Role of sodium-calcium exchanger in modulating the action potential of ventricular myocytes from normal and failing hearts

Antonis A. Armoundas, Ion A. Hobai, Gordon F. Tomaselli, Raimond L. Winslow, Brian O'Rourke

Research output: Contribution to journalArticlepeer-review

149 Scopus citations


Increased Na+-Ca2+ exchange (NCX) activity in heart failure and hypertrophy may compensate for depressed sarcoplasmic reticular Ca2+ uptake, provide inotropic support through reverse-mode Ca2+ entry, and/or deplete intracellular Ca2+ stores. NCX is electrogenic and depends on Na+ and Ca2+ transmembrane gradients, making it difficult to predict its effect on the action potential (AP). Here, we examine the effect of [Na+]i on the AP in myocytes from normal and pacing-induced failing canine hearts and estimate the direction of the NCX driving force using simultaneously recorded APs and Ca2+ transients. AP duration shortened with increasing [Na+]i and was correlated with a shift in the reversal point of the NCX driving force. At [Na+]i ≥ 10 mmol/L, outward NCX current during the plateau facilitated repolarization, whereas at 5 mmol/L [Na+]i, NCX had a depolarizing effect, confirmed by partially inhibiting NCX with exchange inhibitory peptide. Exchange inhibitory peptide shortened the AP duration at 5 mmol/L [Na+]i and prolonged it at [Na+]i ≥ 10 mmol/L. With K+ currents blocked, total membrane current was outward during the late plateau of an AP clamp at 10 mmol/L [Na+]i and became inward close to the predicted reversal point for the NCX driving force. The results were reproduced using a computer model. These results indicate that NCX plays an important role in shaping the AP of the canine myocyte, helping it to repolarize at high [Na+]i, especially in the failing heart, but contributing a depolarizing, potentially arrhythmogenic, influence at low [Na+]i.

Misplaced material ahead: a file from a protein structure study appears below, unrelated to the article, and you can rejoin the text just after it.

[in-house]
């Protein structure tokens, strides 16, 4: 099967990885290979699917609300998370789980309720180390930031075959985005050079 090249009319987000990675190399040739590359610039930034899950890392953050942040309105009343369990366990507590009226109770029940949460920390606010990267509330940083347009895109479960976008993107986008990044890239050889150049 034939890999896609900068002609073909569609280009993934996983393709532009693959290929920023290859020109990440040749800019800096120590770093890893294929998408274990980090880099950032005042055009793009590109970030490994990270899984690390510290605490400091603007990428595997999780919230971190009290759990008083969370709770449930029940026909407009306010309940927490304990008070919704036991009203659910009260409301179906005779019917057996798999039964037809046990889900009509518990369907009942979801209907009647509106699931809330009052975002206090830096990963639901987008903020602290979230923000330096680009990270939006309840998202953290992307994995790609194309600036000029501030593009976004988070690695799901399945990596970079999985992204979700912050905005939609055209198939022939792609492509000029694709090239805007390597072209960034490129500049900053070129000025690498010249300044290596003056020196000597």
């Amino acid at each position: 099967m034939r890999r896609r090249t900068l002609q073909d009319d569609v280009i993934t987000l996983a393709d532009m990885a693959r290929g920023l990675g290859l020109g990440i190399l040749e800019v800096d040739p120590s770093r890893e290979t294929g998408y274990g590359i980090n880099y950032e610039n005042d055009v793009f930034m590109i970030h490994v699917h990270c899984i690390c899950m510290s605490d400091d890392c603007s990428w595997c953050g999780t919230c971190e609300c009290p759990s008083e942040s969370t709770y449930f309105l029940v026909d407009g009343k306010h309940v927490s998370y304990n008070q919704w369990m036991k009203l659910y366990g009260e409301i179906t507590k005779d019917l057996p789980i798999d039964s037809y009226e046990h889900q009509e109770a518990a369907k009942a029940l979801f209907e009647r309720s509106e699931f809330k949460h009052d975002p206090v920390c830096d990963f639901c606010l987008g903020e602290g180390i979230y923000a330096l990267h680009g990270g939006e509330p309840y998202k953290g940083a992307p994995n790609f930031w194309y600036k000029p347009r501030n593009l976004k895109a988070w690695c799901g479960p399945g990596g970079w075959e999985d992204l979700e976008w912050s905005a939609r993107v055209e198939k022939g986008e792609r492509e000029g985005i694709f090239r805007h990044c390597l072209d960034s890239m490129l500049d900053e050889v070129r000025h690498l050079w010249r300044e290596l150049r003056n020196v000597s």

Original languageEnglish (US)
Pages (from-to)46-53
Number of pages8
JournalCirculation research
Issue number1
StatePublished - Jul 11 2003
Externally publishedYes


  • Ca transients
  • Heart failure
  • Na-Ca exchanger
  • Reversal potential

ASJC Scopus subject areas

  • Physiology
  • Cardiology and Cardiovascular Medicine


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